For 15 seasons former Miami Dolphins defensive end Jason Taylor terrorized opposing quarterbacks. On Saturday, Taylor was voted into the Hall of Fame. That however is not his legacy.
The Hall of Fame is a cliche’ where inductees stand at a podium and accept a gold jacket and bronze bust. It’s where they tell the stories of how they got there and how they couldn’t have made it without the help of certain coaches but more importantly their teammates.
While that may be true, the reality is that a players induction into the HOF serves two things. It gives their team something to pound their chest on and the player himself an individual attainment. And there is absolutely nothing wrong with that.
Jason Taylor deserves to be in the HOF and he is only the 5th DE in NFL history to receive the honor on a first ballot. That is impressive. But Jason Taylor, the HOF Jason Taylor has a bigger legacy that defines him. One that transcends his accomplishments on the field.
When people talk about football players in the past tense they so often talk about what they were able to do while they were players and that would be absolutely understandable when it comes to talking about Taylor. But there is so much more to why his legacy is strong in South Florida.
Off the field, Taylor is a non-stop servant of the community. Especially for children. His Jason Taylor Foundation raises money all year long as a 365 day a year business that helps those in need in South Florida. Through golf events to public appearances, Taylor has kept his face visible in Miami.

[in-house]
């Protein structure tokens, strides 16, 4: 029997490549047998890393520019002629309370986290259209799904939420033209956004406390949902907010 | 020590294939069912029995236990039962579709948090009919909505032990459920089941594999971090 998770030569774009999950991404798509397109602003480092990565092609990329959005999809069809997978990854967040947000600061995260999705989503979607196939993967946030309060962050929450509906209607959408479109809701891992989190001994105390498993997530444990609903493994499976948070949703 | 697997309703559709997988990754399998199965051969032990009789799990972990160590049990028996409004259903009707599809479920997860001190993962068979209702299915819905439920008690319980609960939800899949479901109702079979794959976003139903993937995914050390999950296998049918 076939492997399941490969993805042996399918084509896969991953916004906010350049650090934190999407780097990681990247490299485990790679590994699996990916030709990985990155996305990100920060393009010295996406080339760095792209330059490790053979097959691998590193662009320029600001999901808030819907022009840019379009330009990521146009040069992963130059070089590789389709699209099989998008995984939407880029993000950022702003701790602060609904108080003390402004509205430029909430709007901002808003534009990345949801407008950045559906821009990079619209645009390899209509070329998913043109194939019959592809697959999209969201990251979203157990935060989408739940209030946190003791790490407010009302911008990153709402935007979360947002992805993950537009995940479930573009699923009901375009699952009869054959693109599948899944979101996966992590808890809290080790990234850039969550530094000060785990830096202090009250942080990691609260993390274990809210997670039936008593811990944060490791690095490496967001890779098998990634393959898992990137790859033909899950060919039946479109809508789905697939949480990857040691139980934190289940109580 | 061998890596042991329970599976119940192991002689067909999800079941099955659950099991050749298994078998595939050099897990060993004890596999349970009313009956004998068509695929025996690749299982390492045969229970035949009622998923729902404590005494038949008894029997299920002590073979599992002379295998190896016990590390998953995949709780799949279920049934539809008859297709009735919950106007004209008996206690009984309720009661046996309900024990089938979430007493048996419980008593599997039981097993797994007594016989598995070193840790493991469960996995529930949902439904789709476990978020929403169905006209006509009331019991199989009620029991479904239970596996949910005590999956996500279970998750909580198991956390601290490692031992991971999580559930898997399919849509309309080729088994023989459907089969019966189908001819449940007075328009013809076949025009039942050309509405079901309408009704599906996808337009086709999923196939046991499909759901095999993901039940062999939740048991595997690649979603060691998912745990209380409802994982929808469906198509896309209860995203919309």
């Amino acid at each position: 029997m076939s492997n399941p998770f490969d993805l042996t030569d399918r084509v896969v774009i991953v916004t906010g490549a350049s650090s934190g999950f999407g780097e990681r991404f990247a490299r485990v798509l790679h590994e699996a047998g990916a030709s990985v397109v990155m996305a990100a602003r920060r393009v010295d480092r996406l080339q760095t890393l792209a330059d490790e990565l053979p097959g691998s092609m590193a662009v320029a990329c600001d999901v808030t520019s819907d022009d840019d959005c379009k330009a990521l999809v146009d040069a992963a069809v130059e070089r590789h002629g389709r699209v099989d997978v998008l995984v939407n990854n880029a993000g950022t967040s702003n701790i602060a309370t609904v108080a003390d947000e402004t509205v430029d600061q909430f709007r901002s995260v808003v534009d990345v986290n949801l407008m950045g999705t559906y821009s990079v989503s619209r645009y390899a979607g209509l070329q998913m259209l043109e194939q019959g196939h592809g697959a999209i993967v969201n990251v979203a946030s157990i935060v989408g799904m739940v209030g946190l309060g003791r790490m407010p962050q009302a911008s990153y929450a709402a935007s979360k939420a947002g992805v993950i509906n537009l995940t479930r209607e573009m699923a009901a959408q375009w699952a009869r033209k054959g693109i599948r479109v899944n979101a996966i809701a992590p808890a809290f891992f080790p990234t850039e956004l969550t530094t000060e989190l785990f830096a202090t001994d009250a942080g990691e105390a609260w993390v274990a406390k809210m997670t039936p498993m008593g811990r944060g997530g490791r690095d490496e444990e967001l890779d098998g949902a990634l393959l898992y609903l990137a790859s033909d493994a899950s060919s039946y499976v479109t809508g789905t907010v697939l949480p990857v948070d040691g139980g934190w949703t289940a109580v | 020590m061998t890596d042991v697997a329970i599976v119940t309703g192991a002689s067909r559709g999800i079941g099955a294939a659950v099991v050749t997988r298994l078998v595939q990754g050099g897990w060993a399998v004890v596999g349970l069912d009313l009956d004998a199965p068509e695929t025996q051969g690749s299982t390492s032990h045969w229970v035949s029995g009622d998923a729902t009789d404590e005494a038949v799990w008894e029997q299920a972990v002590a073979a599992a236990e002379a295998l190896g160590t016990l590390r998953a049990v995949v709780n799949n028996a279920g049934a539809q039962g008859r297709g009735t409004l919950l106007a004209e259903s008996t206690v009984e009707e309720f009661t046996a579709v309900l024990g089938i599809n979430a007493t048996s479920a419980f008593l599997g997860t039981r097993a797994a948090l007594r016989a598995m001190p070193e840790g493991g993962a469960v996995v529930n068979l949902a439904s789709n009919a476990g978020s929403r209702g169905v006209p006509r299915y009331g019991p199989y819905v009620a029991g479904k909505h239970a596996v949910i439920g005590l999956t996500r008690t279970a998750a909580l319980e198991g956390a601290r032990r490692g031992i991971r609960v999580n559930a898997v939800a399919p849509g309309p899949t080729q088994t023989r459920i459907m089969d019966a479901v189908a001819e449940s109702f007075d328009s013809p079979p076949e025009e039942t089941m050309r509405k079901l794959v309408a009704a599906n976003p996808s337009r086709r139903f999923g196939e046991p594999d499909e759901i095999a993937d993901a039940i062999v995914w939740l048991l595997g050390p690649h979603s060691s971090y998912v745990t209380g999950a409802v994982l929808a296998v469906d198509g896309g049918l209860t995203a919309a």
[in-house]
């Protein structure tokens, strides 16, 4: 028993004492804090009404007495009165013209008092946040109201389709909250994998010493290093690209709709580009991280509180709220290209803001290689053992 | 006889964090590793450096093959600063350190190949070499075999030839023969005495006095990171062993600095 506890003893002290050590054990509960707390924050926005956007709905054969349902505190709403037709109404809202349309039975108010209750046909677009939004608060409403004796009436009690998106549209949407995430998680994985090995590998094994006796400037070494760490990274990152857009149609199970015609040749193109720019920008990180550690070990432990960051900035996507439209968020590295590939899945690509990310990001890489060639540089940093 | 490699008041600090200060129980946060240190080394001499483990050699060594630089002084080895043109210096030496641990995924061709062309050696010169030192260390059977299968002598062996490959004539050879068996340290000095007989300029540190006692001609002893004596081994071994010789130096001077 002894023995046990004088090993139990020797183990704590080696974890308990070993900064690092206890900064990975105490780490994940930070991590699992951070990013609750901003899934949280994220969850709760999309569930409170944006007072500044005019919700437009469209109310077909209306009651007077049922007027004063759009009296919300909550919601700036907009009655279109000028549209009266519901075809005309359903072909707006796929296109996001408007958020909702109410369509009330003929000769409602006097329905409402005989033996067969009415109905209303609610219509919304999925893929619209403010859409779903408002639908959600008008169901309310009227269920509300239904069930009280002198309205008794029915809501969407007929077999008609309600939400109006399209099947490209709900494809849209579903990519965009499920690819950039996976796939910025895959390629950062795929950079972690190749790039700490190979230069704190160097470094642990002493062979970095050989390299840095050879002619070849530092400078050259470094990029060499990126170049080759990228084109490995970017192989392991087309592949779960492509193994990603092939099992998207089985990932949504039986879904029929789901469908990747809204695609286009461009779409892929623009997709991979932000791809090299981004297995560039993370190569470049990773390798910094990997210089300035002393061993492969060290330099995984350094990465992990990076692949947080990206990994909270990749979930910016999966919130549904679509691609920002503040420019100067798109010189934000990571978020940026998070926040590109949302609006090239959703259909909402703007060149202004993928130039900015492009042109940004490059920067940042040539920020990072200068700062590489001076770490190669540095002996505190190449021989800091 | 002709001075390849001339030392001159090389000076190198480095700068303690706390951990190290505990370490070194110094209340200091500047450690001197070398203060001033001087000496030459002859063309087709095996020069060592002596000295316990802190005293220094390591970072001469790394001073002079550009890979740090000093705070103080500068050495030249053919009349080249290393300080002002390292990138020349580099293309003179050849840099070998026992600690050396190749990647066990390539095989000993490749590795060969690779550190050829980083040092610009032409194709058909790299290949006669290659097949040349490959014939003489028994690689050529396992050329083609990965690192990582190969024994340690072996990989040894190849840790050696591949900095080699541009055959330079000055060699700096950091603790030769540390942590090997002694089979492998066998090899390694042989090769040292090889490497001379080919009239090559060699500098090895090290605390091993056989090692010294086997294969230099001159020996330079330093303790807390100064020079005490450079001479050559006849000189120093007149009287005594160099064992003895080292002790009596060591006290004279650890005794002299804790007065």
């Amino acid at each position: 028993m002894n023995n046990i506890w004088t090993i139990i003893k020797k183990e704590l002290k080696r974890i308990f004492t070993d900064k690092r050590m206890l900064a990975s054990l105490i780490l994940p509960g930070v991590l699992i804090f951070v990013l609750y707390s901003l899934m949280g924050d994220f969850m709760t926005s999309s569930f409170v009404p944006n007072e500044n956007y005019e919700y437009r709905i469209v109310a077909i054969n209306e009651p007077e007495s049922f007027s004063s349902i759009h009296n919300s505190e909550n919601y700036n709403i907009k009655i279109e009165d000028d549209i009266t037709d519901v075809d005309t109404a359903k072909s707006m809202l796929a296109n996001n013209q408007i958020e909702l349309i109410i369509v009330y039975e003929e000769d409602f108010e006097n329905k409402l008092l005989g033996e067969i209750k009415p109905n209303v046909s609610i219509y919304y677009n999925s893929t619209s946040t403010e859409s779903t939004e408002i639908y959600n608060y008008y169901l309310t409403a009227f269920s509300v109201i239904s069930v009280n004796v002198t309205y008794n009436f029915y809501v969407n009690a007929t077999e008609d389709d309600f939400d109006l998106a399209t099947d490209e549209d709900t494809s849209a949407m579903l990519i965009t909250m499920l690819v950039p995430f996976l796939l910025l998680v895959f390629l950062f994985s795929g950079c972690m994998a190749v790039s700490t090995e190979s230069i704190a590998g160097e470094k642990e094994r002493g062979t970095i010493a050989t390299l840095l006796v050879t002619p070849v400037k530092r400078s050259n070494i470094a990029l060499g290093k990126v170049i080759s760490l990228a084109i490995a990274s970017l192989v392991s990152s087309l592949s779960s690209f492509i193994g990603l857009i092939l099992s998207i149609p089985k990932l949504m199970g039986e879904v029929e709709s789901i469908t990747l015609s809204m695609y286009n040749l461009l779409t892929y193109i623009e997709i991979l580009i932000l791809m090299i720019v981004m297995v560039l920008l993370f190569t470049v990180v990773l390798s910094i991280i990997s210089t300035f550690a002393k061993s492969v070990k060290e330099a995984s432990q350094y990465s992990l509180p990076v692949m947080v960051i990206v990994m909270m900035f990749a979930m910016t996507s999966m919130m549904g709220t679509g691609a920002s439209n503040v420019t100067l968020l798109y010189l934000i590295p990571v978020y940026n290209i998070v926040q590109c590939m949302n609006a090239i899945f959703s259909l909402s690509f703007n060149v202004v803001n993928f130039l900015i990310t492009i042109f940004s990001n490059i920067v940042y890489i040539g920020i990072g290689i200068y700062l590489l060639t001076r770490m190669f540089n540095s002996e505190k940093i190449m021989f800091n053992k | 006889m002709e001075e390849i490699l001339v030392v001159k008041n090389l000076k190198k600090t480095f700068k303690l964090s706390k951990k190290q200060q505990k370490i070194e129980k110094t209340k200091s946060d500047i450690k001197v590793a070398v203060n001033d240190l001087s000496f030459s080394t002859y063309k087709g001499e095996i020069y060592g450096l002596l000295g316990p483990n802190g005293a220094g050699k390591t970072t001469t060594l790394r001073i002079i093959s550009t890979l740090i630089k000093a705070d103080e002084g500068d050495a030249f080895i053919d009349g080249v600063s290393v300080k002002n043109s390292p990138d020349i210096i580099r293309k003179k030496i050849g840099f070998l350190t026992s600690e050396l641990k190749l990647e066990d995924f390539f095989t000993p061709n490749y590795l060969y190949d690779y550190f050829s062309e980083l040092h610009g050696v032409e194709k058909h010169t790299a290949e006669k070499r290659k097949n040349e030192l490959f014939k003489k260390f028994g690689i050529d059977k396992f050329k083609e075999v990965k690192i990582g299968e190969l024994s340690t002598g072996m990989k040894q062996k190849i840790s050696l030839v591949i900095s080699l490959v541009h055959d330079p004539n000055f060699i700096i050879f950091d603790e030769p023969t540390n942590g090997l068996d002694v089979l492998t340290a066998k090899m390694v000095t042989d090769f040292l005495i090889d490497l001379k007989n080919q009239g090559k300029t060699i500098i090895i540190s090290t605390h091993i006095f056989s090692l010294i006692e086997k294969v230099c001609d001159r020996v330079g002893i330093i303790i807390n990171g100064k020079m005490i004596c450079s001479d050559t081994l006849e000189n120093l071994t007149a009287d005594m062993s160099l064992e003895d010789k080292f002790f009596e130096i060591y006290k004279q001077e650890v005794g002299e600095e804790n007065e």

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His work through his charity has helped bring a voice to South Florida’s high-school and middle school students. Louder Than A Bomb, first part of Chicago was brought to Miami and Taylor’s foundation has made huge strides into bringing awareness to it.
LTAB is a poetry contest of sorts. What it really does is give its participants an outlet. A forum and a stage to speak openly about what drives them, holds them back, and more importantly instills in them confidence that they may not have had otherwise.
For Taylor this is a new adventure but Taylor is more than that as well. His legacy transcends that of charitable work as well. As pointed out by Armando Salguero last week in one of his articles for the Miami Herald, Taylor’s 1-2 hour autograph signing lasted three hours because he wouldn’t leave with people in line.
Taylor stands on similar ground as Dan Marino, Don Shula, and former Miami Heat’s Dwayne Wade. Casual fans will remember him for what he did on the field which is great. He sacked Tom Brady more than any other player in the NFL and more than any other quarterback in his career. He has danced with the stars, left for other cities and returned home. He is a Walter Payton Man of the Year winner and of course now a Hall of Fame but his legacy will continue to grow through his work in South Florida and sometimes that goes without being noticed. And Taylor is probably fine with that.
Jason Taylor never approached anything for himself. He just wanted to do the best he could. His story is far from written it’s just had another highlight added to his resume. A rather big highlight at that.
No matter what Taylor has in store or planned for his future the benefactors are the thousands of South Florida children and their families. The benefactors are the residents of South Florida and through those efforts, we all in some way benefit.
Congratulations Jason Taylor on your election to the Pro-Football Hall of Fame.